Where to get a boat loan
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Several financial institutions, such as online lenders, credit unions and banks, offer boat loans. You can finance a boat with an unsecured loan — a personal loan, for example — or a secured loan from a marine dealership or another type of lender.
Comparing your options across different types of lenders can help you assess which option is the best fit for you.
Best places to get a boat loan
The best place to get a boat depends on several factors, such as the boat loan’s interest rate, terms and fees. Here are some options to consider.
Online lenders, credit unions and banks offer personal loans you can use for many purposes, including purchasing a new or used boat. A personal loan is a lump sum, fixed-rate installment loan that’s generally unsecured, meaning you don’t have to use a boat or other asset as collateral.
If you use an unsecured personal loan to purchase a boat and default on the loan, a lender can’t take your boat without a court’s permission. But defaulting may lead to other negative consequences, such as serious harm to your credit.
Because credit unions are member-owned not-for-profit financial institutions, they often have more relaxed eligibility requirements than traditional banks. In addition, since they exist to serve their members, you may find that they offer lower rates. To qualify, you must become a member first.
Several banks offer boat loans. If you have an account with one, you may qualify for a relationship discount. And if you prefer face-to-face customer service, choosing a bank with a physical location in your area could be ideal.
You can also get a boat loan through a marine financing company. With this option, a dealer may offer promotions, like rebates on certain models. You can also get a boat loan through a marine financing company. Marine dealerships may also offer longer repayment terms than other types of lenders like banks and credit unions. But keep in mind that choosing a longer repayment term means paying more interest over the life of the loan.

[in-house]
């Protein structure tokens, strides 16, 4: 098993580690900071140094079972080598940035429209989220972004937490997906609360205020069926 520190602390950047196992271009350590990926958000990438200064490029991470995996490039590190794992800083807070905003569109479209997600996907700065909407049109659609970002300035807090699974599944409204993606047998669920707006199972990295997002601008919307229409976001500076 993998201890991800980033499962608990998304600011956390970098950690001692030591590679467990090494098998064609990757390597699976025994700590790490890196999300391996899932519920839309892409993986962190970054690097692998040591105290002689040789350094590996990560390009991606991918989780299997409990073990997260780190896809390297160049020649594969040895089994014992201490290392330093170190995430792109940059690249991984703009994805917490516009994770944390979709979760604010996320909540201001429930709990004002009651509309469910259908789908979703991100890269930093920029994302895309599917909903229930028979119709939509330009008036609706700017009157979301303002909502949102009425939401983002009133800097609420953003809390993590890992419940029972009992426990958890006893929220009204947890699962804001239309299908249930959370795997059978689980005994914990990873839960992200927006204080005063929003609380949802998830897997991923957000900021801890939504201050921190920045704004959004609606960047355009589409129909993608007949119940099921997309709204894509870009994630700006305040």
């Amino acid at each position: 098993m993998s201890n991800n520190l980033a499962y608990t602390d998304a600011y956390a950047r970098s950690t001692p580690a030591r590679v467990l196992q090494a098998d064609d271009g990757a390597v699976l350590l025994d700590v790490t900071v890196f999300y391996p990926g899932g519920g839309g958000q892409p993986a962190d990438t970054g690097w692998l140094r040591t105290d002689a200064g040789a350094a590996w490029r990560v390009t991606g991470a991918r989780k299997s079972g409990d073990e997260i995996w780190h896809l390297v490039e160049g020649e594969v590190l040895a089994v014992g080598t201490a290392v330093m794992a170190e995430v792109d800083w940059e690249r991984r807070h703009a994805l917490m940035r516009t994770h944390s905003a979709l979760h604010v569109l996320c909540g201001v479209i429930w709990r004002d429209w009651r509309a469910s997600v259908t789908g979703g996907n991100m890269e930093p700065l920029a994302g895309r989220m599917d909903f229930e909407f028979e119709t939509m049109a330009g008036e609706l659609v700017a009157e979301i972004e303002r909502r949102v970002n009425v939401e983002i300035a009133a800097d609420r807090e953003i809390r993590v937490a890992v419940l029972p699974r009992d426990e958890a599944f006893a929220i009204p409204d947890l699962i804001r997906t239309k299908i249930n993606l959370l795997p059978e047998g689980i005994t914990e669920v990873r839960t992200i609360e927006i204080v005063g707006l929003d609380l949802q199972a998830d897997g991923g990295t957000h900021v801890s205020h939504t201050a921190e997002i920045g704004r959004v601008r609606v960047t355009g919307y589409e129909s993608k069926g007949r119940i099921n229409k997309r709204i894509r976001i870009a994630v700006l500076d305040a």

How to qualify for a boat loan
Although qualification requirements vary by lender, here are some things most lenders consider when you apply for a boat loan.
- Steady income. Most lenders require you to prove you have enough income to repay the loan by requiring you to provide financial documents, like W-2s, tax returns and recent bank statements.
- Debt-to-income (DTI) ratio. Your DTI measures your monthly gross income in relation to your monthly debt. To calculate your DTI, divide your monthly debt by your monthly gross income. While DTI requirements vary, many lenders prefer borrowers to have a DTI below 36%.
- Credit score. Minimum credit score requirements vary depending on the lender, but the better your credit score, the better your chances of qualifying for the best rates.
How to choose the best lender
While shopping for a boat loan, here are some key factors to consider:
- Annual percentage rates (APRs). To get the best deal, compare rates and terms from as many lenders as possible. Some lenders will allow you to prequalify online to get an estimate of rates you might receive if approved. But understand that prequalifying doesn’t guarantee approval.
- Eligibility requirements. Before you apply with a lender, make sure you meet its minimum requirements.
- Repayment terms. Select a lender that offers repayment terms that fit your budget. A longer repayment means lower monthly payments, but you’ll pay more interest. On the other hand, a shorter repayment term allows you to save interest but comes with higher monthly payments.
Frequently asked questions
Boat loan terms vary depending on the type of boat loan you choose. If you use a personal loan, for example, terms typically range from one to seven years or longer. On the other hand, secured boat loans usually come with much longer terms — often up to as long as 20 years.
It’s possible to get a used boat loan. But you may find it challenging to find a secured boat loan for a used boat, depending on how old it is. For example, while some lenders charge the same rate for used and new boats, others may charge a higher rate and require a larger down payment for used boats.
The minimum credit score needed varies depending on the lender. However, generally speaking, the higher your credit score, the better your chances of securing a lender’s lowest advertised interest rate.